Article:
“Ain’t you ever seen a princess be a bad bitch?”
Pop starlet Ariana Grande asks this on the immensely boring “Domino” clone “Bad Decisions”, the first of four entirely skippable bonus tracks on Grande’s third full-length album, Dangerous Woman. The thing is, Ariana, is that we have. Many times. From Miley Cyrus, the former country-pop child star turned sexually ambiguous inciter, to the inseparable Demi Lovato and Selena Gomez adding explicit, powerful sexuality to not just their music, but their identities as well, pop princesses have been turning into bad bitches for years. And I haven’t even mentioned the biggest example: the criminally under-appreciated Britney Spears, whose “Baby One More Time”, “Oops I Did It Again”, and (especially) “Toxic” have set the stage for these women to reinvent themselves into something much more mature than your average Disney child star.
Here’s the thing: Ariana Grande doesn’t have it in her to be a dangerous woman. She just can’t convince me of it. That’s not to say that she’s not among the best that pop has to offer today, because she is; it’s just that her desired transformation into a Britney-like figure just hasn’t hit its stride. And that’s fine, because when Grande’s at her best, there’s nobody better in modern pop music. But her best has never been tracks like “Dangerous Woman”, an admirable effort that falls just short of the Aguilera aspirations it had. No, Grande’s best has been something entirely different.
That’s not to say that there aren’t highlights on Dangerous Woman; quite the contrary. Right off the bat, we have the lovely “Moonlight” (which would have been a much better title for the album), a moving ballad about the beauty of love. I adore this song. Absolutely adore it. It’s the cutest piece of music I’ve heard since Sophie’s “Just Like We Never Said Goodbye”, which is saying something. The strings (both bowed and plucked) on the refrain, the synthesized bells that open the track, and especially the way that Grande sounds like she’s smiling throughout the whole thing make this a highlight in her short discography. Soon after, we have “Be Alright”, an immensely classy piece of tropical house which features Supremes-like harmonies on the chorus. When the subtle drop happens after “We’re gonna be alright!”, it genuinely feels like I am, in fact, going to be alright.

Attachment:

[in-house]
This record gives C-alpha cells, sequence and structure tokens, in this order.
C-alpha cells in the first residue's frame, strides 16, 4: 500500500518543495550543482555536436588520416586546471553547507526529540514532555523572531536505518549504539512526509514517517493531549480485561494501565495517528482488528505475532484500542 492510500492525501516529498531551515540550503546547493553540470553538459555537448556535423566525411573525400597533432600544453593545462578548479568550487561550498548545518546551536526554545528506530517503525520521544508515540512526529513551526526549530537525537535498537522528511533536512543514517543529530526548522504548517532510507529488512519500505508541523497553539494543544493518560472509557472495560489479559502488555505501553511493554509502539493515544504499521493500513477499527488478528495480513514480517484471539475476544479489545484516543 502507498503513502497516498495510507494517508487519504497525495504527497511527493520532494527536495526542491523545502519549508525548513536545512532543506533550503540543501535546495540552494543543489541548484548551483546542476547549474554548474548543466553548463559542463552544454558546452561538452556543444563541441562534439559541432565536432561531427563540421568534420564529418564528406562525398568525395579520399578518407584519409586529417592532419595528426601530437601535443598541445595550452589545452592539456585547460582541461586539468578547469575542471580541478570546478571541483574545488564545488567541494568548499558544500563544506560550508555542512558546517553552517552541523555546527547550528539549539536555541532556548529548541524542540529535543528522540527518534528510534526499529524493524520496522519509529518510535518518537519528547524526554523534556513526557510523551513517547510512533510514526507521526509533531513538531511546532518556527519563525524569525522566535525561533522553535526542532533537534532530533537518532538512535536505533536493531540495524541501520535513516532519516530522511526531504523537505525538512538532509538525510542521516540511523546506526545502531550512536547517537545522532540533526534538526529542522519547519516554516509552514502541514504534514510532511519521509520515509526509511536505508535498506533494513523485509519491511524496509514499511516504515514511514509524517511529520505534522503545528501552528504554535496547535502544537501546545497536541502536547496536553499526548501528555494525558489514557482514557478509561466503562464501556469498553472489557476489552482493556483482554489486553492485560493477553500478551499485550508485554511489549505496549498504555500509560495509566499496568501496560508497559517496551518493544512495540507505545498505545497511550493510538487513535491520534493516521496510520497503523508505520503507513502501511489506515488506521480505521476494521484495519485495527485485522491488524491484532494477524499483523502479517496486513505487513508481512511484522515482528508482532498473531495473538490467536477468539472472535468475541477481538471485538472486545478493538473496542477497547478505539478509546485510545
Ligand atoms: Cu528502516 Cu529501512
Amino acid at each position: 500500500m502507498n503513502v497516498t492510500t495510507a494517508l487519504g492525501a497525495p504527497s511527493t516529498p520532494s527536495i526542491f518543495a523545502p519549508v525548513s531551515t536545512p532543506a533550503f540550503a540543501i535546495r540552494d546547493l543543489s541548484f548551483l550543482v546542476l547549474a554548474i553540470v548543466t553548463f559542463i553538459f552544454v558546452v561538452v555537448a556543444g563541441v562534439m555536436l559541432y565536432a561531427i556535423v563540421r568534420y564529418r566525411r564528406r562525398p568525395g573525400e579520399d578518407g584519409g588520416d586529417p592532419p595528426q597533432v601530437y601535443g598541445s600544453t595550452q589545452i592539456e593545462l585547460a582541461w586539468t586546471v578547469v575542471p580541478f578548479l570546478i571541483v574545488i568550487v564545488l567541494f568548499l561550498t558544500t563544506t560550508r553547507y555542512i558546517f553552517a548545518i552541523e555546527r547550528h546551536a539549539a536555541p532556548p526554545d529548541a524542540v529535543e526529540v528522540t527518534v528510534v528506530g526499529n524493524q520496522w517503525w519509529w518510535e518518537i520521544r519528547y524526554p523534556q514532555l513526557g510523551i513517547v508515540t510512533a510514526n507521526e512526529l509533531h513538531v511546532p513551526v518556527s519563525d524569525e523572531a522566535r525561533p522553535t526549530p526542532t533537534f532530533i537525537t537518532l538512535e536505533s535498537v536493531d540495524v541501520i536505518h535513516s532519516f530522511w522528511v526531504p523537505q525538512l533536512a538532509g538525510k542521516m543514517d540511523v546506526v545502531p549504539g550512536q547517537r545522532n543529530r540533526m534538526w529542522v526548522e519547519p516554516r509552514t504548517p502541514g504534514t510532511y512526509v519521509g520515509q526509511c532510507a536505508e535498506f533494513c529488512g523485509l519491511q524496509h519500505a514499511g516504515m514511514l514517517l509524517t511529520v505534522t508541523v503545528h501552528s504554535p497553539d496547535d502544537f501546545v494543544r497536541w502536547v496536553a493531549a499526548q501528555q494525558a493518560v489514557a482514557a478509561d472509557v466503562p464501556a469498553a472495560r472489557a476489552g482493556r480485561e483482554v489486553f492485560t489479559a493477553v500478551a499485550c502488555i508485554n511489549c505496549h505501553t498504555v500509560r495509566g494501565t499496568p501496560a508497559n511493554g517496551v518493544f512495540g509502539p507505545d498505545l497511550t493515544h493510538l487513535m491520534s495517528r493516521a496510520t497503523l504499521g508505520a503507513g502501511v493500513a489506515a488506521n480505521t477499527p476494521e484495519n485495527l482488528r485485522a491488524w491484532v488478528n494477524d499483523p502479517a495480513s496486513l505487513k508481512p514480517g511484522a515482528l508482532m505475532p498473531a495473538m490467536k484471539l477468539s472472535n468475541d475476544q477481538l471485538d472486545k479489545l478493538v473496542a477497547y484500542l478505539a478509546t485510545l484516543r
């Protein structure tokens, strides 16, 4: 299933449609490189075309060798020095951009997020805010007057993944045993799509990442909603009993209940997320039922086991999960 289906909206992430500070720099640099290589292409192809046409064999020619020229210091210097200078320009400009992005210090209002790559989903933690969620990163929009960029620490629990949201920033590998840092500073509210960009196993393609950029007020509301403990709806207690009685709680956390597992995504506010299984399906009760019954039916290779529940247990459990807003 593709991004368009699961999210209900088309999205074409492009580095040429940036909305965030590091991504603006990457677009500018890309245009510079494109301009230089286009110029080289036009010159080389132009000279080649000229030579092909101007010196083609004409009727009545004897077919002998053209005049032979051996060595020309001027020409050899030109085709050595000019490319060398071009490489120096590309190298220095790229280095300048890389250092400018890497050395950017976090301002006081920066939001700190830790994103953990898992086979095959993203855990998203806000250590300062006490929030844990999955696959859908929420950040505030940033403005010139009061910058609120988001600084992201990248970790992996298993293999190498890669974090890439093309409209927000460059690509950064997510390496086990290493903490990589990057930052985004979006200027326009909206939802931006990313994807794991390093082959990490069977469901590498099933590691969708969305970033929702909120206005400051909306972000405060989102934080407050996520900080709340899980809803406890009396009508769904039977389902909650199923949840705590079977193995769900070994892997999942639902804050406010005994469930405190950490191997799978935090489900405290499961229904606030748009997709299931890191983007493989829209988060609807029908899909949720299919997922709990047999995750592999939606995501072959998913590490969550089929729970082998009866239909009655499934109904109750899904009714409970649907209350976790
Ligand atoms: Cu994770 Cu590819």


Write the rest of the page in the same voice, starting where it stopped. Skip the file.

The guests were hit-or-miss on Grande’s previous effort, My Everything, but on Dangerous Woman, there is not a single guest appearance that I truly enjoy. The closest, surprisingly, is Lil Wayne, who is at least likable in his verse on the icy “Let Me Love You”. The great talents of Nicki Minaj and Future are wasted, and Macy Gray’s whiskey-soaked contralto is far too raspy and out-of-control for the track’s good. It’s really too bad that the album’s producers couldn’t get better/more appropriate/more engaged guests for the album; a sequel to the powerful Weeknd-featuring “Love Me Harder” was among my hopes for the record.
Nonetheless, we don’t listen to Ariana Grande albums for the guests, we listen for her voice, which is still the very best in pop music. Calling her a “talented vocalist” is a gross understatement. Grande is at once sweet and powerful, with ridiculous range and perfect pitch location. The album does a pretty good job of highlighting her vocal talents, especially on centerpiece “Greedy”, a Bruno Mars-core romp with loud, funky horns and swelling synthesizers that add up to a whole lot of fun. This is the only time on the album where Grande lives up to the Dangerous Woman tag, and it’s because she doesn’t say that she’s dangerous; she simply is. The record’s only real clunker is “Sometimes”, a cheesy campfire tune that belongs on a kids’ album. Thankfully, it’s followed up by “I Don’t Care”, a Donnie Trumpet-indebted R&B/soul slow-jam that doubles as a sly send-0ff to those who have criticized her over the years. It and “Moonlight” are great bookends to the record.
I tend to think that music evokes (and this is a huge generalization) three main emotions: elation (happiness, joy), despondence (sadness, introspection), and aggression (anger, flamboyance). Grande is exceptional at the first two, and her best songs either exhibit elation or despondence. Unfortunately, Dangerous Woman largely aims for the latter, leaving me grasping for something that brings me joy or makes me cry. The songs here don’t quite give me the emotional highs of “Piano” or the pained lows of “Why Try”, her two best songs. Even with the handful of good-to-great tracks here, I know that Grande is capable of so much more. Hopefully this is her wake-up call; so many other artists have done the “dangerous woman” schtick so much better. She’s got her own niche: her unwaveringly loyal fanbase. But for them, another album that’s simply “good” overall might not be enough.
shoutout to Cara ❤